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John Kerry’s refusal to fund a fact-finding mission to Honduras led by Republican Senator Jim DeMint (R-SC), has been largely chalked up to partisan squabbling, with Republicans accusing Kerry of a “power play.”
However, the act of extending a hand to the interim government of Honduras and its leader, Roberto Micheletti, has very real consequences for US foreign policy.
Senator DeMint disagrees with the administration’s stance that Manuel Zelaya’s ouster was a military coup, arguing that the interim government operated within the confines of the Honduran constitution. While debate continues on how to categorize the events of the summer, the fact-finding mission threatens to upset U.S. diplomatic efforts which have thus far exerted pressure on the Micheletti government through economic and diplomatic sanctions.
“These Senators are acting in a way that undermines President Obama,” said Tomas Ayuso, a Research Fellow at the Council on Hemispheric affairs who spent the summer reporting on the crisis from Tegucigalpa. “Further, their actions are in violation of the Logan Act, which ‘prohibits citizens from negotiating with other nations on behalf of the United States without authorization.’”
Joy Olsen, executive director of the Washington Office on Latin America, told AP that the trip would likely affect negotiations by “muddy[ing] the waters even more,” and that “the danger of this visit is that those supporting the Micheletti government re-entrench.”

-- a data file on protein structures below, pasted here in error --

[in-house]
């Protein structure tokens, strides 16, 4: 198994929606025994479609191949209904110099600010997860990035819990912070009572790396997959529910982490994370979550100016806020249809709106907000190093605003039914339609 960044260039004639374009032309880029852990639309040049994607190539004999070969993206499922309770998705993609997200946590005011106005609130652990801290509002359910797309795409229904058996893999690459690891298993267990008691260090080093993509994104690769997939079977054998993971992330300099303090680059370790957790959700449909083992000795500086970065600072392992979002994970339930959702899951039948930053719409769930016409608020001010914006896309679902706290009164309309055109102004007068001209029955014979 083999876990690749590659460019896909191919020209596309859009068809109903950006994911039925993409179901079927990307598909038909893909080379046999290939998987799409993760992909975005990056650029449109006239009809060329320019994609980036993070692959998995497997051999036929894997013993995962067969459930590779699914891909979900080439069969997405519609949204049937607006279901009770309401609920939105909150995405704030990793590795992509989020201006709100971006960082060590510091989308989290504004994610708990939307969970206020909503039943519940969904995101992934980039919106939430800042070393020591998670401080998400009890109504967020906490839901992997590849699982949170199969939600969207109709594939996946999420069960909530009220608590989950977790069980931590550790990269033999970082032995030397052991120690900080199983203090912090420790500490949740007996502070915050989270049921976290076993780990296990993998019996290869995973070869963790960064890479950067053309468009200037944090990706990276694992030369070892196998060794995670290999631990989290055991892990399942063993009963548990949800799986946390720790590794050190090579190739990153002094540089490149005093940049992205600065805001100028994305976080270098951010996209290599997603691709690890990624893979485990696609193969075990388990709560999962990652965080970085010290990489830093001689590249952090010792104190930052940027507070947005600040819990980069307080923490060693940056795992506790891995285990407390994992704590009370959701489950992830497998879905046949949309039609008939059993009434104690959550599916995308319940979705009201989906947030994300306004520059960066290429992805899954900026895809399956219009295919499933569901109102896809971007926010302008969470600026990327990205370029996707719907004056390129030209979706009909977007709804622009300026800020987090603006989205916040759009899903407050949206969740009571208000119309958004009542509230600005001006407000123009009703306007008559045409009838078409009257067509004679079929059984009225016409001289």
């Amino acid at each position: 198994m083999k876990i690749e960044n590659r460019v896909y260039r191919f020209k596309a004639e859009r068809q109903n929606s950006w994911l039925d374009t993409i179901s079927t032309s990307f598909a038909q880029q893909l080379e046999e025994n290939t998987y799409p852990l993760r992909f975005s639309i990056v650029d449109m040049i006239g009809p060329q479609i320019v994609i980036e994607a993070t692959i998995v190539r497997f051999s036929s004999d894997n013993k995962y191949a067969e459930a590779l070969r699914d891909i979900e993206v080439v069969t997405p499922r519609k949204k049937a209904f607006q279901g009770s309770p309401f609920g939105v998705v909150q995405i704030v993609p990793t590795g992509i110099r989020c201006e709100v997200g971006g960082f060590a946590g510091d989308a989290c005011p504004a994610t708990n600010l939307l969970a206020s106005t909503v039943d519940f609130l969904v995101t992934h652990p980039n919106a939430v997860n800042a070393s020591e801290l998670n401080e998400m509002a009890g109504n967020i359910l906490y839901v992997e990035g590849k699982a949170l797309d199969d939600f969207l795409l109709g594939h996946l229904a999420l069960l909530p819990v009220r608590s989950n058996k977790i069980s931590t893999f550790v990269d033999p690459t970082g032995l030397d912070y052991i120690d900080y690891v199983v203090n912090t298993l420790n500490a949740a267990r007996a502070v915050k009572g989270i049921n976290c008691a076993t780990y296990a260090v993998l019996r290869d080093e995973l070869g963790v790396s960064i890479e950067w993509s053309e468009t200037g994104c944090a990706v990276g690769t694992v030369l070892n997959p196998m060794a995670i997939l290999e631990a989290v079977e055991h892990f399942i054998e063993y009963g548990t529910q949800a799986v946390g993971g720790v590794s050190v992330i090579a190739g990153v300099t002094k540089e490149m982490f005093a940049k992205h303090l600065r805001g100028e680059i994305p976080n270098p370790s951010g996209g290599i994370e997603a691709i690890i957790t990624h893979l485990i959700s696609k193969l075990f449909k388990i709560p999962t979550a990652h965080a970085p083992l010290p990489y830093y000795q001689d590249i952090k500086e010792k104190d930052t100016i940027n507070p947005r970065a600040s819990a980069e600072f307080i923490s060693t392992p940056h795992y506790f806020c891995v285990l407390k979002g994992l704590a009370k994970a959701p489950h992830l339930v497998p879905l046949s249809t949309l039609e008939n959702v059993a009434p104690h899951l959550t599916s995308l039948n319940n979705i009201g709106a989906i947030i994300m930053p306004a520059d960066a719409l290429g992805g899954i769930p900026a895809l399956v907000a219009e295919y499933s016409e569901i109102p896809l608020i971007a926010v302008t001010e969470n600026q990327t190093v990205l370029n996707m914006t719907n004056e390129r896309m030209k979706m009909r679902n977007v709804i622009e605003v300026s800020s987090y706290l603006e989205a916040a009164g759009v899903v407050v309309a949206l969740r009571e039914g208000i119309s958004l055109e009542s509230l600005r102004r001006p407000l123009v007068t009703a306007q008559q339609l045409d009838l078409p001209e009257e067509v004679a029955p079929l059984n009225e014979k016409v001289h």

By signaling approval for the interim regime, the Senators’ visit may hamper efforts to resolve a political crisis that is paralyzing the Honduran economy. Government-implemented curfews have reportedly cost approximately $50 million per day, and an estimated $200 million in investment has been pulled from the Honduran economy since the crisis began.
It is still unclear whether the Senators uncovered anything during the fact-finding mission, which they ended on Saturday after approximately one full day in Honduras. However, DeMint has managed to claim credit for Michiletti’s move to re-instate civil liberties, a decision which the interim government made days before the Senator’s visit. His sopkesman told AP that “DeMint and the delegation pushed [Micheletti] very hard on that issue … and stressed that it was very important that civil liberties be restored.” However, the Associated Press reports:
[DeMint’s spokesman] wasn’t certain how Micheletti intended to restore the freedoms and DeMint could not be reached for comment.
Meanwhile, Micheletti has taken no action to repeal his decree, continuing to promise that it will be lifted “as soon as possible.” Unfortunately, the barrage of international and domestic pressure which convinced the interim leader to restore civil liberties was surely weakened by a friendly photo-op with three US Senators.